• CRISIL Research First Cut
  • Demonetisation
  • CPI
  • Food Prices
  • GDP
  • Commodity Prices
Feburary 13, 2017

CPI dips on food, IIP on DeMo

CPI inflation could see upside pressures thereon as some benefits from a high-base effect will begin to wear out and as the imported component of inflation nudges up. Also, as the economy is remonetized, some pent-up demand will have returned. The stickiness in core inflation despite a continued decline in other parts of the index is a worry since wage-price negotiations based on a sticky core can potentially lift overall inflation.

The Monetary Policy Committee (MPC) review of February 8 reiterated its medium-term inflation target of 4%. Given the inflationary pressures in the economy, policy space now remains constricted. The repo rate was accordingly left unchanged at 6.25%, and the monetary policy stance was shifted from being ‘accommodative’ to ‘neutral’. That could very well mark the end of the current rate cut cycle, which began in January 2015 – at least in the near term. The shift reflects the central bank’s decision to exert caution on the inflation front in its journey towards the medium-term inflation target.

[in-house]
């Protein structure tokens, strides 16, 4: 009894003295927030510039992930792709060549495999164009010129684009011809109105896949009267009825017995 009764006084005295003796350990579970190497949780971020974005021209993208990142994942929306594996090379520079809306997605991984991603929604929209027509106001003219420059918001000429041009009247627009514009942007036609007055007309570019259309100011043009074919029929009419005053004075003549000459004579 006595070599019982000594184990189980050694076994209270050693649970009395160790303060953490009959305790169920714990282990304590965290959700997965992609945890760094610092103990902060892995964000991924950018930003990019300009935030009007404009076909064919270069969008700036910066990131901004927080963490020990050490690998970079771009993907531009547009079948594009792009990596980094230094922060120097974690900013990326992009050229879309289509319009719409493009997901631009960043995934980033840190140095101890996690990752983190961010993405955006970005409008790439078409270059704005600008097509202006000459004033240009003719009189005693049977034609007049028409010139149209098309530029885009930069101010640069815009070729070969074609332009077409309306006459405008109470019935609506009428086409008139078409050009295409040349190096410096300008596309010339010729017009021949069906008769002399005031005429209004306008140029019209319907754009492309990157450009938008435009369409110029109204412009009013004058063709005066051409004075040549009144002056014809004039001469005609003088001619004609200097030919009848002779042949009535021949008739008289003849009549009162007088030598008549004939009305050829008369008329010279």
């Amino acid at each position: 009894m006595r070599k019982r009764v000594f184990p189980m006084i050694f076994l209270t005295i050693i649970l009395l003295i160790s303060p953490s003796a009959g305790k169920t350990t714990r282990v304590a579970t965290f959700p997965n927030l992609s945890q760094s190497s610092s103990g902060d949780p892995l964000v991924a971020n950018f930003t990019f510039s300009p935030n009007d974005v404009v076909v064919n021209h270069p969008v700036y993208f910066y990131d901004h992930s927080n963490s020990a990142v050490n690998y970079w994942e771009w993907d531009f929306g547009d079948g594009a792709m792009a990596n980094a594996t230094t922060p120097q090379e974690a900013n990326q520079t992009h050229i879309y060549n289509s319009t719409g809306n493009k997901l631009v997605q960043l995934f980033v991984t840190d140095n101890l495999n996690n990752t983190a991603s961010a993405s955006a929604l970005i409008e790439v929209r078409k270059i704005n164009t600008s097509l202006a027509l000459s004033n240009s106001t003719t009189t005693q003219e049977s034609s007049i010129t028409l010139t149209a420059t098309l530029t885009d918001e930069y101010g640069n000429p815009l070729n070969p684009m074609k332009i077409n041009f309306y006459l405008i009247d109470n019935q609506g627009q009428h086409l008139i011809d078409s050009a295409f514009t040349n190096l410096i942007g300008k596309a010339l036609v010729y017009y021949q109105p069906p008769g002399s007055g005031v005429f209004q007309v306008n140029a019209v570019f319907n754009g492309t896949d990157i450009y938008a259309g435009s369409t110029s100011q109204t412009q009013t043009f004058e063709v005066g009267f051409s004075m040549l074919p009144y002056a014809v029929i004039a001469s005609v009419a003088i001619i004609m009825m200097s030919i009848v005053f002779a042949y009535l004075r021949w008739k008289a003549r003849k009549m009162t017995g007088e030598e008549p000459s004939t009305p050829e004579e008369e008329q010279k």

CRISIL also expects CPI inflation to inch up to 5% in fiscal 2018, from an estimated 4.7% in fiscal 2017. This will be driven by 1) rising global oil and commodity prices amid geopolitical tensions and a weaker rupee (that can drive up imported inflation), and, 2) core inflation (non-food, non-fuel), which, despite seeing a small demonetisation-led decline, remains firm and could rise as demand picks up mildly in fiscal 2018. However, a prudent Union Budget does cap the upside pressures that a populist one could have had on inflation.

While the Index of Industrial Production (IIP) had failed to capture the impact of demonetisation in November owing to the base effect, the latest number does so. IIP fell by 0.4% on-year in December on the back of 2% contraction in the manufacturing sector. The decline in IIP was limited owing to a weak base of last year. That said, mining and electricity sectors managed to display healthy growth of 5.2% and 6.3%, respectively. When viewed from the user-based classification, the biggest negative contribution to IIP growth came from the consumer goods segment.